I notice when I bistream I get the dialog normlization +4 readout on the AVR, with PCM that flag is not set leading to the overall lower volume. Once you volume adjust for it, all things are pretty much equal.
I was trying to bite my keyboard here, but anyway...
PCM does not have anything like dialnorm. Decoders in AVRs and processors are designed for a default dialnorm setting of -27 dBfs. The maximum setting for dialnorm, in other words, not using any attenuation with dialnorm, sets the audio level at -31 dBfs. When you see a reading on an AVR that indiactes "+4 dialnorm" or something like that, it means the dialnorm of that track has ben set at +4 over the default setting of -27. This means no attenuation is being applied by the decoder.
If dialnorm was the reason for hearing a difference in level between a Dolby/DTS bitstream and a raw PCM stream, the difference would be the Dolby/DTS track would play at a LOWER relative volume than the PCM. Not the other way around.
Back to the topic...there are a number of people who use only a basic theoretical knowledge of general digital technology to base their opinion that decoding Dolby/DTS in a player and sending PCM to an AVR is the same thing as sending the data in native bitstream form to be decoded in the AVR. These people have usually not done any sort of real world comparison themselves instead clinging to their own flawed reasoning and dismissing other people's real experience that there is an audible difference.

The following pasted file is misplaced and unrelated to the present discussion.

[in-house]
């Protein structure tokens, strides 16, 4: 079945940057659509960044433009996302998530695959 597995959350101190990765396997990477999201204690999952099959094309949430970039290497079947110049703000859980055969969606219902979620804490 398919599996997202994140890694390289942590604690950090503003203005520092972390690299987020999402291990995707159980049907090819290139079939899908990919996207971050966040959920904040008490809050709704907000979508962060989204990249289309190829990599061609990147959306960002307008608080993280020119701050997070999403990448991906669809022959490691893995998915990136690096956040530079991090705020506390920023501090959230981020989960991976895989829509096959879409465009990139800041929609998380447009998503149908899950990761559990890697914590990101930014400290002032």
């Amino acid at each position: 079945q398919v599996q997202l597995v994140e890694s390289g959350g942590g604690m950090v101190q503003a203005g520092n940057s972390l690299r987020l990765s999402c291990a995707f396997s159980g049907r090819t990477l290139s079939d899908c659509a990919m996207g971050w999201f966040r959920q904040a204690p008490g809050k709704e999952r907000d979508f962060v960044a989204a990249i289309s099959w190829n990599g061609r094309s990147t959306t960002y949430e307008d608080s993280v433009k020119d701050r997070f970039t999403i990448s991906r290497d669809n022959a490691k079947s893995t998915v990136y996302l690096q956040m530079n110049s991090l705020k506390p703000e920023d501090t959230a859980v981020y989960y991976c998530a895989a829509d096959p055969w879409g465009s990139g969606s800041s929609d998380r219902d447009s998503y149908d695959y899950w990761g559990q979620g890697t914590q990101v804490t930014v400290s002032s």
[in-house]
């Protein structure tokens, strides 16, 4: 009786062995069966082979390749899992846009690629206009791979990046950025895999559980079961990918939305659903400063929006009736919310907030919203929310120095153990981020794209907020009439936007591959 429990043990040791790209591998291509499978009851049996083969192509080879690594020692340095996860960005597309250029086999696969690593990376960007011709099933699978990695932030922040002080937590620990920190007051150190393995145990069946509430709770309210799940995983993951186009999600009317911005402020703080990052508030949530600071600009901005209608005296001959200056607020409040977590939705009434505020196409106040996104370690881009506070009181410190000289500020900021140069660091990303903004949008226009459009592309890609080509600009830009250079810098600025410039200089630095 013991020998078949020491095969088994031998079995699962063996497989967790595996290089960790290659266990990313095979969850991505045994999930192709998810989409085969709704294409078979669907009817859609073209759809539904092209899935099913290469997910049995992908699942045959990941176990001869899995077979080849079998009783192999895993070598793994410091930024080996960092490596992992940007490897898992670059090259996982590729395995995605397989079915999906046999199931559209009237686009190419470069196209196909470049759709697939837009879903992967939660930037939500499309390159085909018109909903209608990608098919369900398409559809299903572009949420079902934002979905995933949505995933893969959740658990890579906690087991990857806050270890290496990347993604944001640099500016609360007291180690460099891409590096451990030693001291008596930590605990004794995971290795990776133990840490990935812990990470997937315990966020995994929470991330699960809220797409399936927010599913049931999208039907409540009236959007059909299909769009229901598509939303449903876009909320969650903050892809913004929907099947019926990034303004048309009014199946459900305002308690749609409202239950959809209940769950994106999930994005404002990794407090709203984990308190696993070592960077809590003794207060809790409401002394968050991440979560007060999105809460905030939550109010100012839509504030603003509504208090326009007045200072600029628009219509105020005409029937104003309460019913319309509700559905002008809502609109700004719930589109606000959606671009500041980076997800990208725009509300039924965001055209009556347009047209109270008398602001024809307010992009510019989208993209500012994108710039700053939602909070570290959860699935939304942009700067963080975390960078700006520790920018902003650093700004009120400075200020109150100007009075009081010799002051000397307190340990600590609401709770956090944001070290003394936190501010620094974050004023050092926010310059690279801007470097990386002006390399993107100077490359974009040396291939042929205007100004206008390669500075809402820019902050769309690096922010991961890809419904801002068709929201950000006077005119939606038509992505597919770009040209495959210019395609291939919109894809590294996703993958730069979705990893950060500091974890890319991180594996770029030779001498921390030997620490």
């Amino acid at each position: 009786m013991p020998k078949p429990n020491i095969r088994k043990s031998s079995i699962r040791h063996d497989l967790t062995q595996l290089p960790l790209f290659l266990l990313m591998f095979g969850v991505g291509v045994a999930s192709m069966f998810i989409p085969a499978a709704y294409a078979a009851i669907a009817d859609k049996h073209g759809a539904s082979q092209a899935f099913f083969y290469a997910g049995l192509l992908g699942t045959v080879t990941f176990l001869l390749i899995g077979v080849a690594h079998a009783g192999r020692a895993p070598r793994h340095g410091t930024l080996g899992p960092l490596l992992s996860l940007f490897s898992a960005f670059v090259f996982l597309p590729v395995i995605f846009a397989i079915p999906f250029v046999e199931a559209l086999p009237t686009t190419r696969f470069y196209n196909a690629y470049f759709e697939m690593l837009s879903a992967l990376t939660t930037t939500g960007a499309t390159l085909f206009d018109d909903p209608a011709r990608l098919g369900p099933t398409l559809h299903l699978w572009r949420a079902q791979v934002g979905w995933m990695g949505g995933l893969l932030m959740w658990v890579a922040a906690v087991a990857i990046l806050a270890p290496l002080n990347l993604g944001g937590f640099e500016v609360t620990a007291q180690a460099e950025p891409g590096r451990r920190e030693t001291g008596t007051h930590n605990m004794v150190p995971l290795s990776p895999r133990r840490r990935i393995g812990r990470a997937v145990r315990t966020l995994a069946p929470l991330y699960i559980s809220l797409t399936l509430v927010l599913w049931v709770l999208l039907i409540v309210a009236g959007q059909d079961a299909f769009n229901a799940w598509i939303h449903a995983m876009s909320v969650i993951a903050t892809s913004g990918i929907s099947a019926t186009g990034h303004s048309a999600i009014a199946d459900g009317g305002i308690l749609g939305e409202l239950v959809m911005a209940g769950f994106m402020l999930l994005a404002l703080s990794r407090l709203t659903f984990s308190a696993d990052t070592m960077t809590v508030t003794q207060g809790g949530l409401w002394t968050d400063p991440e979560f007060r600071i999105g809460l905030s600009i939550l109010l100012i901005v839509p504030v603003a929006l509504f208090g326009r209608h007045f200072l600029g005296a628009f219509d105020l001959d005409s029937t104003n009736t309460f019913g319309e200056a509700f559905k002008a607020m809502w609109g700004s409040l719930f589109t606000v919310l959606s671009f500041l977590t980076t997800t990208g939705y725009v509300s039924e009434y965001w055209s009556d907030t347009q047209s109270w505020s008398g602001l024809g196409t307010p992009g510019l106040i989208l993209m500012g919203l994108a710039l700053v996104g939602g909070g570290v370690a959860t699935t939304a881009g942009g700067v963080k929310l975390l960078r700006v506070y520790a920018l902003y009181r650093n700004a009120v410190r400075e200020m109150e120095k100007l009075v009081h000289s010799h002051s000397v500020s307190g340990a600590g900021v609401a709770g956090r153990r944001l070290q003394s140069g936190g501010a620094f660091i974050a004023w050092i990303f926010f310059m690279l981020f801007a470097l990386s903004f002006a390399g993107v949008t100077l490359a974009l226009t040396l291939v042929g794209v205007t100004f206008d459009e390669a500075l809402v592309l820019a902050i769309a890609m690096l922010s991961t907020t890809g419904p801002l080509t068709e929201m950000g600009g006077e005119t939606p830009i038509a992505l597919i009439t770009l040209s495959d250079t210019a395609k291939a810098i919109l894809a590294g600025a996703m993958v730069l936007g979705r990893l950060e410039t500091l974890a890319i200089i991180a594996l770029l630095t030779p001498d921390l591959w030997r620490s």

The simple fact is, modern AVRs process PCM and native bitstream differently. Different players use different decoders. There are different HDMI chips (transmitters and receivers) employed in these devices. In other words, there are far too many variables in this process to simply say, "bits are bits" and any difference one hears is either a simple volume difference, or worse, all in your mind.
I don't claim to be a scientist. This theory has not been tested under laboratory conditions. In the absence of hard science, we have only practical application and collected observation. While I do not claim to be an expert, I do have decades of critical listening experience with a huge variety of hardware and software. I've compared literally dozens of HD DVD and Blu-ray players and at least a half dozen AVRs. The main speakers in my system are reference grade studio monitors that are very revealing. I know what I hear. I don't need someone who hasn't even been in the room to tell me what is going on. When they have some hard science that proves their position over that of people who have actually listened to the differences, then we will have a substantive discussion. Until then, RobBas, don't let anyone tell you what you do or don't hear.